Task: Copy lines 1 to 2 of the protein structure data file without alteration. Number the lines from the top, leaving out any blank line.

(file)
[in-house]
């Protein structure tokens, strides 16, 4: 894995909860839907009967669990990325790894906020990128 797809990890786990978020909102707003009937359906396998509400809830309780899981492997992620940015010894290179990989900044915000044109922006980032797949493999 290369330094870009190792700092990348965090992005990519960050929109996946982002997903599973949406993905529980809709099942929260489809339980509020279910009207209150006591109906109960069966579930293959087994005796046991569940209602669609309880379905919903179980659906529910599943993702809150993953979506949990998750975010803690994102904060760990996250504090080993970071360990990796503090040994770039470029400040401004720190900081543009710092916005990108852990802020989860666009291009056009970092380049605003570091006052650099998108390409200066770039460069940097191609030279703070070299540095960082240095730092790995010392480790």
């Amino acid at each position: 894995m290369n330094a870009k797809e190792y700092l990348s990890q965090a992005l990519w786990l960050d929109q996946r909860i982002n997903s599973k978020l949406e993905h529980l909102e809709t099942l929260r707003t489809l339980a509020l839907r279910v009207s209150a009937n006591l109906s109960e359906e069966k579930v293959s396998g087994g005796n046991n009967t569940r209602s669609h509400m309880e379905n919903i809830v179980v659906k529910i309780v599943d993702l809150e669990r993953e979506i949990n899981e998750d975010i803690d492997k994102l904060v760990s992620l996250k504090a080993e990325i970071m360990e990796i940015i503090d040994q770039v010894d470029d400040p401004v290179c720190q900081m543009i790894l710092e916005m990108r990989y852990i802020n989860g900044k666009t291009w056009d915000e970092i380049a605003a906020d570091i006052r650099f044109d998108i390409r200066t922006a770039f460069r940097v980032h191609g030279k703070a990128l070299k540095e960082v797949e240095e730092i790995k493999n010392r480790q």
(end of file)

[in-house]
């Protein structure tokens, strides 16, 4: 894995909860839907009967669990990325790894906020990128 797809990890786990978020909102707003009937359906396998509400809830309780899981492997992620940015010894290179990989900044915000044109922006980032797949493999 290369330094870009190792700092990348965090992005990519960050929109996946982002997903599973949406993905529980809709099942929260489809339980509020279910009207209150006591109906109960069966579930293959087994005796046991569940209602669609309880379905919903179980659906529910599943993702809150993953979506949990998750975010803690994102904060760990996250504090080993970071360990990796503090040994770039470029400040401004720190900081543009710092916005990108852990802020989860666009291009056009970092380049605003570091006052650099998108390409200066770039460069940097191609030279703070070299540095960082240095730092790995010392480790």